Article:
As the Development Lead for the DRI, you will play a key role in the delivery of this innovative and high-profile system, ensuring that it remains capable of handling the latest digital records as new record formats are presented to the archives for permanent preservation. The current system comprises a series of batch-processing workflows constructed predominantly in Java, XSLT, XML Schema and Bash script running in a Red Hat Enterprise Linux environment. You will influence the future technical design of the system and be responsible for setting the technical direction and tasks of the team, mentoring staff, undertaking code review and also writing code yourself. You must be an expert in at least one or more programming languages, with a good level of knowledge of others. A concrete understanding of TCP/IP networking and Linux systems would be an advantage.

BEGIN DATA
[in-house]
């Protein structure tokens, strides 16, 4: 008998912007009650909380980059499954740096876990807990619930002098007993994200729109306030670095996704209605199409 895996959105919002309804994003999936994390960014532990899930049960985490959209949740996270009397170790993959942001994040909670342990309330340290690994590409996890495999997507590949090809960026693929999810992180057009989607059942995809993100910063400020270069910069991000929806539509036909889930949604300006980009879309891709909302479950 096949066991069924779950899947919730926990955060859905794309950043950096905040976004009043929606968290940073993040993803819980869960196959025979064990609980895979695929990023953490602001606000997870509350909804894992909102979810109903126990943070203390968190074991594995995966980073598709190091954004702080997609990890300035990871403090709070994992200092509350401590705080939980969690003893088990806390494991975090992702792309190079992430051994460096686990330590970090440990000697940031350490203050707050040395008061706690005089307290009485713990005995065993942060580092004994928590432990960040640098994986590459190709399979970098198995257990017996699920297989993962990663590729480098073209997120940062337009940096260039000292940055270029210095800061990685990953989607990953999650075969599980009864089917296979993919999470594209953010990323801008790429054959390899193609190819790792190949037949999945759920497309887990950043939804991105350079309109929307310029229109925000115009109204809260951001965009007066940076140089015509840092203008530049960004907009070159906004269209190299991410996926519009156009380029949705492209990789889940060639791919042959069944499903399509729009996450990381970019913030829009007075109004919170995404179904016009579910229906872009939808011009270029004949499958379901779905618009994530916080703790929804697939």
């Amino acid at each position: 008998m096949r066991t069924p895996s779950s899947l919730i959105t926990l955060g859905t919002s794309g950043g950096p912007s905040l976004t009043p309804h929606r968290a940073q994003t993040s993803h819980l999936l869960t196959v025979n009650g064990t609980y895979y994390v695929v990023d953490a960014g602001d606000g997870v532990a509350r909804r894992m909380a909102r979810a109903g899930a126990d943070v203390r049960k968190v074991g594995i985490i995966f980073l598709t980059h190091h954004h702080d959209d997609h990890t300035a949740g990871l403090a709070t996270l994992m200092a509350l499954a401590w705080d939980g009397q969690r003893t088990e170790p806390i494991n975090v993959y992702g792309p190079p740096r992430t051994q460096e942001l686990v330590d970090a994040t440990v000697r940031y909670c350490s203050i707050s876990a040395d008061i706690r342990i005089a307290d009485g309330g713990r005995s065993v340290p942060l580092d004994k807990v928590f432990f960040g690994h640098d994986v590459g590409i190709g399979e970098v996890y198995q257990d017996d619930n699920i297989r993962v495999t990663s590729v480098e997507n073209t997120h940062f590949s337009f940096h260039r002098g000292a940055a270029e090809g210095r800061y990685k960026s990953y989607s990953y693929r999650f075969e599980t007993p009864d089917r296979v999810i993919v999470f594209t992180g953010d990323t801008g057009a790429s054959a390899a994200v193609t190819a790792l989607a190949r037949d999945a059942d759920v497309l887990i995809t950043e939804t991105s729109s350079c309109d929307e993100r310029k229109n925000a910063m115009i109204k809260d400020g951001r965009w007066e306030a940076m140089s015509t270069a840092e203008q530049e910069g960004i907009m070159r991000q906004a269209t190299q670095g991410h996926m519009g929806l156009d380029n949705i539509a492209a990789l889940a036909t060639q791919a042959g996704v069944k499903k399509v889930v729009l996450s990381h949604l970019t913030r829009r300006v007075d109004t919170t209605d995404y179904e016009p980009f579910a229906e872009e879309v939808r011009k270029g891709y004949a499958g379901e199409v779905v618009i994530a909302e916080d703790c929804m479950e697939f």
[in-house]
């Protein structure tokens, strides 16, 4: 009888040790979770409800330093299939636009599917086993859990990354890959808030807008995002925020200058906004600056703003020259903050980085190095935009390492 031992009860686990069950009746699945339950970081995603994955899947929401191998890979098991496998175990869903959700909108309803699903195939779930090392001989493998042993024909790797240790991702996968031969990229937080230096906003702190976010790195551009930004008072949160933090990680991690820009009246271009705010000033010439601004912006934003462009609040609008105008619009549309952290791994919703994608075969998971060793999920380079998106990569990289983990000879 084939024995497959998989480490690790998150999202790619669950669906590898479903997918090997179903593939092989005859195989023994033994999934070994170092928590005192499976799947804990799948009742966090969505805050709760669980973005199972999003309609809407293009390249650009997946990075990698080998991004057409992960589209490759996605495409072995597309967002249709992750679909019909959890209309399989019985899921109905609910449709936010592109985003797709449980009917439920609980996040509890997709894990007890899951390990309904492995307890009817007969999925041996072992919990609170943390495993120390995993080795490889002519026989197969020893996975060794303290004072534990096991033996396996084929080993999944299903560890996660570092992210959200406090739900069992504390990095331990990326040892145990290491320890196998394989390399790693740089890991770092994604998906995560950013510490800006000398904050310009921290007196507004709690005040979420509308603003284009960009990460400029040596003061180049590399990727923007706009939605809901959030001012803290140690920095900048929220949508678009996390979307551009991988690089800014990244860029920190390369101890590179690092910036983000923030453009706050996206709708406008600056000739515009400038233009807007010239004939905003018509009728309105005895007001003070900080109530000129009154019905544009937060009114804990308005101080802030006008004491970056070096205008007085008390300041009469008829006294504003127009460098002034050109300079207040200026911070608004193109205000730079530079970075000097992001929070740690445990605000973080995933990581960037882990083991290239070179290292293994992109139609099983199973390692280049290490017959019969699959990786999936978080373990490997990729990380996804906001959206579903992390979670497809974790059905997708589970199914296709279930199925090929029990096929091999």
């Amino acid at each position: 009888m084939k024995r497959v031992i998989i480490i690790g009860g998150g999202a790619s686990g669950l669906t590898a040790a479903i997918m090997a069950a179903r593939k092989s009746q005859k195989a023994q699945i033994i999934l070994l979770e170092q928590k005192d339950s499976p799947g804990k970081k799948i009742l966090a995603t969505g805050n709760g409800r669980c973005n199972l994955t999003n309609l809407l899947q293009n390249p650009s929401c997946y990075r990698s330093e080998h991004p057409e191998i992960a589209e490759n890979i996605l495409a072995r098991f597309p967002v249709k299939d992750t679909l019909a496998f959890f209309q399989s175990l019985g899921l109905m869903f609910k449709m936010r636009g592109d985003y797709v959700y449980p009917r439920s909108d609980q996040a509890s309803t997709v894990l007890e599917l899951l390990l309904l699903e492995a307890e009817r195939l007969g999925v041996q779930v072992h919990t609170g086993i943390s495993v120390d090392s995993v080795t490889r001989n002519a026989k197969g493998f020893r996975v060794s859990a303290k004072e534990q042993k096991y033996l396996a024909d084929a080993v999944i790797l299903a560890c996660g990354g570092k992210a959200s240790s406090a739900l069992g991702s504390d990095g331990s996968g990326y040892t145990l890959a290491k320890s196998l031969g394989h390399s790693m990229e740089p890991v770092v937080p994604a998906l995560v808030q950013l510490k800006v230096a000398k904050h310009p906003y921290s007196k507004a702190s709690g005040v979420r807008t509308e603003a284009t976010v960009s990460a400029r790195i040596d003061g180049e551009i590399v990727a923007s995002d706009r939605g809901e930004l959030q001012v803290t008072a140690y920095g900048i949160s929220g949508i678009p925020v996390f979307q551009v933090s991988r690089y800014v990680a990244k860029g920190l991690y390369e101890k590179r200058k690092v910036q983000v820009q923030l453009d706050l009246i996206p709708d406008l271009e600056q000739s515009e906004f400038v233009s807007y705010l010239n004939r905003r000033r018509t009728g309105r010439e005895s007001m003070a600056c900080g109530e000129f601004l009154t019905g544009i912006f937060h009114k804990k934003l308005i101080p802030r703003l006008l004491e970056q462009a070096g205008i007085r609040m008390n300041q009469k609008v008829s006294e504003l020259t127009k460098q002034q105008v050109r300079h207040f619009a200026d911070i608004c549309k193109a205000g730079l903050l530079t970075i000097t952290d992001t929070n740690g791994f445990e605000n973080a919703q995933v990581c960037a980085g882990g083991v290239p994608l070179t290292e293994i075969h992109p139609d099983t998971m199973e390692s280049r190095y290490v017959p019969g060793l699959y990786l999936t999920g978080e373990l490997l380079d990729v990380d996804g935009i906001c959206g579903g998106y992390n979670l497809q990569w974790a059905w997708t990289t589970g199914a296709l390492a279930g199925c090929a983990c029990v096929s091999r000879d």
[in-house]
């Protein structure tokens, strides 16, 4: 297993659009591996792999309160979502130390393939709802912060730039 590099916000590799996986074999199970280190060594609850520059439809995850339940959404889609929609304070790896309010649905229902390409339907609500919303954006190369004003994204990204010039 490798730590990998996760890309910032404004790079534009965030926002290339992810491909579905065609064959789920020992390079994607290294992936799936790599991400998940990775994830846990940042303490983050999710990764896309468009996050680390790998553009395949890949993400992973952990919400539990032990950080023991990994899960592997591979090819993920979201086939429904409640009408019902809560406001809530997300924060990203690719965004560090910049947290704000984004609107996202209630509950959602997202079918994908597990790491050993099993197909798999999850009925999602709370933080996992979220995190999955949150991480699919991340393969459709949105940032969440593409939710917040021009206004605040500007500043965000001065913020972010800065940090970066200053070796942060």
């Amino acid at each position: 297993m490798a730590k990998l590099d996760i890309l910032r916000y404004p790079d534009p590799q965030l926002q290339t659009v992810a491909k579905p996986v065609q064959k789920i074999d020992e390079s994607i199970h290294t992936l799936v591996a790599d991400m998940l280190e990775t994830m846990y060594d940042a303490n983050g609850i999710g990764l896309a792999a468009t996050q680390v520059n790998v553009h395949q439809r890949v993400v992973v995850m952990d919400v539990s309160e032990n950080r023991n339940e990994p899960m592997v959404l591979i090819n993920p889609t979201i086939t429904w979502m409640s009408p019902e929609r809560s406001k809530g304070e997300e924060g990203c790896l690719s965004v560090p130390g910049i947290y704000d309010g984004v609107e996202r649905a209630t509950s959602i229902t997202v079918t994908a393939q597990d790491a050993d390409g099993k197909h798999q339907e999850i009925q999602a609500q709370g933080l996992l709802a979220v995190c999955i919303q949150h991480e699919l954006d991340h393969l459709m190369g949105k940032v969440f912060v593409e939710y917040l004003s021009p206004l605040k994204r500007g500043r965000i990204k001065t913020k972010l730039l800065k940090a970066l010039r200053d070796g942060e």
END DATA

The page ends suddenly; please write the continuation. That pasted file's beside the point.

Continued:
You should be passionate about both technology and information management. Your creativity and experience will be essential to the organisation to inform and shape the design of new workflows that you will need to translate into efficient operational code. You will liaise with Heads of Department, technical staff throughout the Technology Directorate, and colleagues across The National Archives and beyond; the role will be varied and challenging.
For more information see: http://bit.ly/YWaing
- Directors' Group 2013: 4th July, York
- Conference Report: Screening the Future 2013
- Vacancy at London School of Economics: Senior Library Assistant (Digital Library)
- Be part of the action – Collaborate with 4C and help to Clarify the Costs of Curation
- Vacancies at King's College London: 'Knowledge Transfer and Sustainability Manager', and 'Community of Practice Co-ordinator'
- ‘A very pragmatic European enterprise – reflections on cross border project involvement’ by Paul Stokes
- ‘Cache in the Attic’ by William Kilbride
- Deadline approaching to apply for DPTP Scholarships in May 2013
- Vacancy at National Library of Scotland: Digital Preservation Officer
- PREMIS and METS Event - Slides now available